Acceptability of Edible Mushroom as a Dietary Supplement in Oyo and Osun State of Nigeria
Poverty and malnutrition are becoming intractable. Therefore, there is a need for improvement in the nutritional quality of available food sources and/or fortification/supplementation of available food material and/or feeding behaviour to improve the nutrition especially of the low-income earners. This study focused on the acceptability of edible mushroom as a dietary supplement. Virtually all the respondents (96.6 %) know what mushrooms are, but only half (55.2 %) consumes it. Less than half of the respondents (34.5 %) know the dietary components/benefits of mushroom. A greater majority of the respondents (79.3 %) will readily buy/consume mushroom if it has both high nutritional and medicinal value, while 69.0 percent are afraid because mushrooms could be poisonous. Chi square test indicated that there is no significant relationship between the level of education of the respondents' and consumption (Chi2 = .945; P = 002), awareness (Chi2 = 31.302; P = .259), the nutritive value (Chi2 = 8.937; P = .177) of mushrooms. Gender and regular consumption of mushroom was found to be significant, i.e. acceptability of mushroom were higher in men than women (Chi2 = 9.814; P = .002).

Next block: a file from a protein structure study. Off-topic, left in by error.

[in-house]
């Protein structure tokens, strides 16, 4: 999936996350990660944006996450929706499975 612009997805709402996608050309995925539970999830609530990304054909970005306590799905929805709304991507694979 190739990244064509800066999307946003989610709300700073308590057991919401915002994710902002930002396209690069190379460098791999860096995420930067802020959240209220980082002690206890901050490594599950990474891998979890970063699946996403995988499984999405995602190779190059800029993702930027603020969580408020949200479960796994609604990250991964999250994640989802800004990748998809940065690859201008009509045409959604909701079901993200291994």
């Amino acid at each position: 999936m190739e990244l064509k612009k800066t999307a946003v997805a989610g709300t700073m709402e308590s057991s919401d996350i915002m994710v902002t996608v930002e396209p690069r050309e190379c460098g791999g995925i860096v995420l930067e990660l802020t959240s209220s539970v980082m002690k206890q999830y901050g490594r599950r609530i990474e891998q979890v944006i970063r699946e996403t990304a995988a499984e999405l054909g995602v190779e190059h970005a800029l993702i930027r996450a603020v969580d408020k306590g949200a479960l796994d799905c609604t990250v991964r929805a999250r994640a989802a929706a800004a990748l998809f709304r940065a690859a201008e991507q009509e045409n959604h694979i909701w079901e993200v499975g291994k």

Keywords: Mushroom, awareness, nutrition and income generation.
Nigerian Journal of Horticultural Science Vol. 10 2005: pp. 2-6